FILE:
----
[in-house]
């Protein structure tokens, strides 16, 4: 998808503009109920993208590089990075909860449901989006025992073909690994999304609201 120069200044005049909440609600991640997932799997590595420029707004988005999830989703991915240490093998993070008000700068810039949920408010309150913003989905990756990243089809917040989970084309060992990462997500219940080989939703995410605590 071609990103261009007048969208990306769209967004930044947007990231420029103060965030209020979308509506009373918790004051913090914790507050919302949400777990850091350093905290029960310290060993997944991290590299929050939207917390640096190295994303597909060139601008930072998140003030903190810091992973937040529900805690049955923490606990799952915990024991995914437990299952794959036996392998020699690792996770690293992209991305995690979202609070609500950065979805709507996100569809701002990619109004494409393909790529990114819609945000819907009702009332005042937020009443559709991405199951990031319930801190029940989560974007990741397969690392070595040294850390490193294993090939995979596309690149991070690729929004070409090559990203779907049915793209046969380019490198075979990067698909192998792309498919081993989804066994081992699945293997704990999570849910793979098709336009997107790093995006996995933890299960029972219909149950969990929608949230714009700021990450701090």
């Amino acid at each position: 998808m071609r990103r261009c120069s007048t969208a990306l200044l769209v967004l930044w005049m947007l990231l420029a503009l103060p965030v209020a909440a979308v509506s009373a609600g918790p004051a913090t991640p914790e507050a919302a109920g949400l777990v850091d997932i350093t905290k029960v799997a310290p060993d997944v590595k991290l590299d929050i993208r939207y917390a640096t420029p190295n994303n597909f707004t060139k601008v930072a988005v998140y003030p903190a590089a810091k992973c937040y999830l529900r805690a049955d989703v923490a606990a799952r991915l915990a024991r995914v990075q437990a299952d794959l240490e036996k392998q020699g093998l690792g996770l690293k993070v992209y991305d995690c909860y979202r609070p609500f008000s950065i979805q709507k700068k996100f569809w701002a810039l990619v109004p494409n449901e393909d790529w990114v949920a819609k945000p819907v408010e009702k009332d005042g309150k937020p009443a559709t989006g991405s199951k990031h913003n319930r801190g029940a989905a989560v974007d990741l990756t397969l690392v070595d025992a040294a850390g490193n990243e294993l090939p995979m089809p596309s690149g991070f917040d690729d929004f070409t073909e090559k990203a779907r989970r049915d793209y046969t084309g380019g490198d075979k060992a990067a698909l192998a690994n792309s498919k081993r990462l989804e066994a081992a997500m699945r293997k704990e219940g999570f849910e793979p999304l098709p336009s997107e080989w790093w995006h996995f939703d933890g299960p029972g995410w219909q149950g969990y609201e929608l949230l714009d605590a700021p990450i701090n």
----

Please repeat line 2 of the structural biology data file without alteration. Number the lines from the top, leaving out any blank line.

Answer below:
């Protein structure tokens, strides 16, 4: 998808503009109920993208590089990075909860449901989006025992073909690994999304609201 120069200044005049909440609600991640997932799997590595420029707004988005999830989703991915240490093998993070008000700068810039949920408010309150913003989905990756990243089809917040989970084309060992990462997500219940080989939703995410605590 071609990103261009007048969208990306769209967004930044947007990231420029103060965030209020979308509506009373918790004051913090914790507050919302949400777990850091350093905290029960310290060993997944991290590299929050939207917390640096190295994303597909060139601008930072998140003030903190810091992973937040529900805690049955923490606990799952915990024991995914437990299952794959036996392998020699690792996770690293992209991305995690979202609070609500950065979805709507996100569809701002990619109004494409393909790529990114819609945000819907009702009332005042937020009443559709991405199951990031319930801190029940989560974007990741397969690392070595040294850390490193294993090939995979596309690149991070690729929004070409090559990203779907049915793209046969380019490198075979990067698909192998792309498919081993989804066994081992699945293997704990999570849910793979098709336009997107790093995006996995933890299960029972219909149950969990929608949230714009700021990450701090």